Wednesday, August 22, 2012

A tale of two beatings, a question of motives.

Kelly Thomas was severely beaten by police officers on July 5th, 2011. He died of his injuries five days later. More details, along with videos related to the incident, can be found here and here. Fair warning - the images and video are NSFS (not safe for soul).

It's natural to wonder how something like this could happen. It's also natural to conclude that the officers involved are terrible people. What they did was inexcusable, and they should be held accountable. But I don't think the core problem is that the officers are terrible people. I think the problem was that they were police officers.

Maybe I should clarify that a bit. Lord Acton's statement that "power tends to corrupt" isn't limited to just statesmen. Police officers have power too, and the people who enter the police force are no less prone to corruption than anyone else. Had they never entered the police force, and instead taken up careers as dental hygienists, they likely would have gone their whole lives without engaging in any activity more violent than working on cavities.

I doubt that these men were evil people who joined the police force because they wanted to lord over their fellow man. I think we all overestimate how well we would behave in such circumstances. The Stanford prison experiment comes to mind. In his excellent book The Lucifer Effect, Phil Zimbardo makes an interesting observation about the students who participated in the experiment. Before it began, they were interviewed and asked if they would prefer to be one of the prisoners, or one of the guards. Every single one of them preferred the role of prisoner. They were all hippies, anti-authoritarians who held police in disdain. But, somebody had to play the role of prison guard. And when you gave these anti-authority hippies a fake uniform and tell them they are in charge of a fake prison, they quickly became so cruel and sadistic to their fellow students that the planned two week experiment had to be cut short after six days.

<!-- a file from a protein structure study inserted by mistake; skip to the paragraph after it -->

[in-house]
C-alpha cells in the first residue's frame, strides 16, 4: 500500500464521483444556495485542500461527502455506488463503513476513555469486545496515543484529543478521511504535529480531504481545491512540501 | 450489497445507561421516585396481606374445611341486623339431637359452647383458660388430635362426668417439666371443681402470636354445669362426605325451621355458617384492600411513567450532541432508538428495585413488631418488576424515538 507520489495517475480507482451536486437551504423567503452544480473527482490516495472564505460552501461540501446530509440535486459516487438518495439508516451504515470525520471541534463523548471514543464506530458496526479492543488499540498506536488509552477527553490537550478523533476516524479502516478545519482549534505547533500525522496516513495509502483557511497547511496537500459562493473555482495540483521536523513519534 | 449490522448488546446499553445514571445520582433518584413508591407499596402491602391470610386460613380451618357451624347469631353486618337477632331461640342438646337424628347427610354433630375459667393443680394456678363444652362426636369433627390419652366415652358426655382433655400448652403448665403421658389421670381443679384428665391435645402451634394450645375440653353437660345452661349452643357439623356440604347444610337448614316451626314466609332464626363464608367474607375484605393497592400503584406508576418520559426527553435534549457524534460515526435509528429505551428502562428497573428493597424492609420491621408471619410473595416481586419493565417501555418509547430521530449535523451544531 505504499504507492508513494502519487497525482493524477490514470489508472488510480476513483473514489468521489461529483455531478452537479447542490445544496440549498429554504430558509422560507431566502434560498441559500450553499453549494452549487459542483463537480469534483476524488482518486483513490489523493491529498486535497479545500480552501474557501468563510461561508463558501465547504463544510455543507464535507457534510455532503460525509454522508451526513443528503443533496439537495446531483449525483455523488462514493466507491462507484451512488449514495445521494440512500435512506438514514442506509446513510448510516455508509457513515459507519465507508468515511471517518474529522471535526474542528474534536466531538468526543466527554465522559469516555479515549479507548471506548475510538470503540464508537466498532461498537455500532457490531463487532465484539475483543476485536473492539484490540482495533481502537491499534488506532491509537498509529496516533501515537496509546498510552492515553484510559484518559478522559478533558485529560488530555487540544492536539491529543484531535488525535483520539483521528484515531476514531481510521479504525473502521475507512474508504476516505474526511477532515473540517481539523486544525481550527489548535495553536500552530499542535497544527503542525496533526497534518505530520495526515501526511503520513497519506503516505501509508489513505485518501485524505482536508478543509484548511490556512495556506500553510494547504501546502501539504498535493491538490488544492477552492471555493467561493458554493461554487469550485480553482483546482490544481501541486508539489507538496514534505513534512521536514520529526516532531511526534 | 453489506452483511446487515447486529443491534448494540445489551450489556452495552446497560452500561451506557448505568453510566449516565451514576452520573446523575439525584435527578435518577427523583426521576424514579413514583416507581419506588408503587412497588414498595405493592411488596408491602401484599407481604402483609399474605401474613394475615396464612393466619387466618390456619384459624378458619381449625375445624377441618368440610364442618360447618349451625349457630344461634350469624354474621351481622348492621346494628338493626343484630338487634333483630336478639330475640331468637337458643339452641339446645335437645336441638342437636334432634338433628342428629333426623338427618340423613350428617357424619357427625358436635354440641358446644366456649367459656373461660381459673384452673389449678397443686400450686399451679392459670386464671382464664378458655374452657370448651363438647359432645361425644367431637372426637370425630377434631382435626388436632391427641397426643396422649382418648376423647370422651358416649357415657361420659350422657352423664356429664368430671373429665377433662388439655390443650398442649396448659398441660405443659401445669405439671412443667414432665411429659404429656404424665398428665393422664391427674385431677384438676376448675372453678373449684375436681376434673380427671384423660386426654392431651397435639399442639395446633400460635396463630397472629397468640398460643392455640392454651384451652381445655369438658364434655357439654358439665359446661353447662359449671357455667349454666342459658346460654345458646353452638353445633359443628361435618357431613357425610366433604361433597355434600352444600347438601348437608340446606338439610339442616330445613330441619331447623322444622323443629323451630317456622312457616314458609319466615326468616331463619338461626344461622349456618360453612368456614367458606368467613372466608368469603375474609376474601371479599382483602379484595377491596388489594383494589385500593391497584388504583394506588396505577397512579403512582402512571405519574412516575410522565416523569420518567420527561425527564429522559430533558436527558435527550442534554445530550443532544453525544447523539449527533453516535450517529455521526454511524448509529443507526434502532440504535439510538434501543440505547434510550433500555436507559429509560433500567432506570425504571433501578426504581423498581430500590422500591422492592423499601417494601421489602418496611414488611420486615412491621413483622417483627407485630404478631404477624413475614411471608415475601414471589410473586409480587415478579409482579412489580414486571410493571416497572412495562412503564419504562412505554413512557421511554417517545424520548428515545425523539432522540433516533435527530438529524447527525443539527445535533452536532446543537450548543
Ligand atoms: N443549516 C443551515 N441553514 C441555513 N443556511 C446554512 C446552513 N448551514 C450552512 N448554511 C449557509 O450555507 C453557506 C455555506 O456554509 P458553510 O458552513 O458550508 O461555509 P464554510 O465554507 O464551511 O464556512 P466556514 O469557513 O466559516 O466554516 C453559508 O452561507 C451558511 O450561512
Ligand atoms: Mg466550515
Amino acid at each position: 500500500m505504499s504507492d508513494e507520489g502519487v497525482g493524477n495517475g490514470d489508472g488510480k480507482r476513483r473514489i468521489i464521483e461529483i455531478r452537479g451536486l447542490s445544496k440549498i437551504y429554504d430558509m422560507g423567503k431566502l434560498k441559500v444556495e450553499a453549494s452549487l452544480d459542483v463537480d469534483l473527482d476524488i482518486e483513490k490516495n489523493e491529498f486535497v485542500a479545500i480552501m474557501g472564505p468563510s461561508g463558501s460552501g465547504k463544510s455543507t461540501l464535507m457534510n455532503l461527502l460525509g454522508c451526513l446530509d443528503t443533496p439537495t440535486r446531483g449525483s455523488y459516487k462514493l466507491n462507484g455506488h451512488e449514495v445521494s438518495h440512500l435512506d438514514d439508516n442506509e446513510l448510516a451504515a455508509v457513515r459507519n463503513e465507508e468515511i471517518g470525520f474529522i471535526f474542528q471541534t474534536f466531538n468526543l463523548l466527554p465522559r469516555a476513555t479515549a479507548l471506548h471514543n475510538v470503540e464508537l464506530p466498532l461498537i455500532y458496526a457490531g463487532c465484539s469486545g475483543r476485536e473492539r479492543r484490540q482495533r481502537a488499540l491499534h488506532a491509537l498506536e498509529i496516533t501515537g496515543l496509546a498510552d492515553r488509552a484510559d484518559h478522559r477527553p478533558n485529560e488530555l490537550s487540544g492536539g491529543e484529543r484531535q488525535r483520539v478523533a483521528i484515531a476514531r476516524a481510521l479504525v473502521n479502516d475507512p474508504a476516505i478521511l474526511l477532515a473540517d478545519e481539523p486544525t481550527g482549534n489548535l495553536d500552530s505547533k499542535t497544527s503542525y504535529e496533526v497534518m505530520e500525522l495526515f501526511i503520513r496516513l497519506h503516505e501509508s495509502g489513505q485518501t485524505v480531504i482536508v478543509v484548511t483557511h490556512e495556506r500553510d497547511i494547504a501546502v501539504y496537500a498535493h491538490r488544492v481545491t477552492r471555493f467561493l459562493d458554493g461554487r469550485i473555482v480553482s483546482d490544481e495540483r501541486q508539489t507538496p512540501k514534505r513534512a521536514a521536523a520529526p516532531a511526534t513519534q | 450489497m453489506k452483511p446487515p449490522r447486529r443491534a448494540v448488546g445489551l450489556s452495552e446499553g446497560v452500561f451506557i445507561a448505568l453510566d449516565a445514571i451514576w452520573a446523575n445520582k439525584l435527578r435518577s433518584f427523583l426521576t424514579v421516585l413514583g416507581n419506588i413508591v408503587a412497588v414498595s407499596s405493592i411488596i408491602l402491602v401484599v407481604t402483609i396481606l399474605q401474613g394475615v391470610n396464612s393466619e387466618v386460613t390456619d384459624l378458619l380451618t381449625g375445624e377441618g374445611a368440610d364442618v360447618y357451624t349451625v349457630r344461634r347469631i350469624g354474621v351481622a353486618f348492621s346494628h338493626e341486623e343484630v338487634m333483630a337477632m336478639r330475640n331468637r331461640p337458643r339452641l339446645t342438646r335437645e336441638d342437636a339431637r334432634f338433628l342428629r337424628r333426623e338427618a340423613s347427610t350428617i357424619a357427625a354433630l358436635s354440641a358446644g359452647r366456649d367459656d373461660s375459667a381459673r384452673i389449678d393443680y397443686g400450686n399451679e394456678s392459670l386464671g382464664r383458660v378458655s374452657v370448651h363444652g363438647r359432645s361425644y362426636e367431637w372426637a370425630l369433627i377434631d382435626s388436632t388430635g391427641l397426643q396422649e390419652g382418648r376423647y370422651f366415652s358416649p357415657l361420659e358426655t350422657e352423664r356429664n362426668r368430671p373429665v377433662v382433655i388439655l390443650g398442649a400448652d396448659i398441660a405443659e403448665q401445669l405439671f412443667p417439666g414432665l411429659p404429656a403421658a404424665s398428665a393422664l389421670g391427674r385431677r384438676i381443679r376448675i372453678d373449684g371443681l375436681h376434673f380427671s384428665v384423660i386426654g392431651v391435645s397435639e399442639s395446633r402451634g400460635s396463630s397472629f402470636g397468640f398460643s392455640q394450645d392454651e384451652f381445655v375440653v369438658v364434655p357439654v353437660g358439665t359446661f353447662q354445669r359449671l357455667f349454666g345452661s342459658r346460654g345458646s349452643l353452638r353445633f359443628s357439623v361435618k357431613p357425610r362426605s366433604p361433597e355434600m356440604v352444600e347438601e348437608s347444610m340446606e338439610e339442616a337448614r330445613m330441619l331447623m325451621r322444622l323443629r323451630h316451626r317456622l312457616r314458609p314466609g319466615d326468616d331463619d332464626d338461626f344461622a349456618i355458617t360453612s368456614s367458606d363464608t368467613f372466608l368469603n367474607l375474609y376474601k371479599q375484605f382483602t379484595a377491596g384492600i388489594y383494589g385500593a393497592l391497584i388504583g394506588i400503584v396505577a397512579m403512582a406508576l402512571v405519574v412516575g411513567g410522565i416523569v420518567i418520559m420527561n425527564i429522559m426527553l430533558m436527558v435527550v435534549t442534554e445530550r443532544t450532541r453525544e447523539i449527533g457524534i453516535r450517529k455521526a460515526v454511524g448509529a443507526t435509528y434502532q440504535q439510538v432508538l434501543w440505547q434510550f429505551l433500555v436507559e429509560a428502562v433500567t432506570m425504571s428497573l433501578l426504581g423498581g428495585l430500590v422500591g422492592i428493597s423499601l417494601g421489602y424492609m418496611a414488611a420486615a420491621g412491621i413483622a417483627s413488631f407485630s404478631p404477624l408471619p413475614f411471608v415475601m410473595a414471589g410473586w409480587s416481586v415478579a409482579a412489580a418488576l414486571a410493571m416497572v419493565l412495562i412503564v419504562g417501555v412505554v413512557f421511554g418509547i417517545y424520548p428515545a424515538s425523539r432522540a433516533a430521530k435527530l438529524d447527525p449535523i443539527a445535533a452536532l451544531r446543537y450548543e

We all tell ourselves that of course we would be the exception. So did those hippie kids. For one, I know that I wouldn't be an exception - a most unpleasant bit of self-awareness.

None of what I've said should be interpreted to be a defense for the officers who killed Kelly Thomas. The fact that it's so easy for people in authority to behave so brutally makes it more important to hold them accountable, not less.

Still, I think most people would resist this explanation. It's easier to assign specific defects to the character of those involved, rather than see this as something we might all be capable of doing. Some motives are easy to assign to other people. The video of Kelly Thomas can't help but bring to mind the infamous beating of Rodney King. As soon as that video hit the news, everybody knew what the motive was for the police who beat King - racism. Period.

Recount in your head again all the details of the death of Kelly Thomas. Now, imagine one detail was different - that Thomas was black. Do you have any doubt what the public response would be? The news and video that police beat a mentally ill, homeless black man to death without anything like provocation would lead people to an obvious conclusion - the cops were racists. People would just know they were - what other explanation could there be?

I can see why people would prefer that explanation. The idea that the problem is just particular bad guys, with a particular bad views, presents us with a specific target we can battle against. It means that the flaws are in the individual, not an inherent part of the system. The alternate idea that the problem is an ubiquitous defect in human nature - one to which we might all succumb, no less - nobody wants to think that. But there's good reason to believe it's true.

Blimey, this post was depressing. I'll try to find something more fun to talk about next time.

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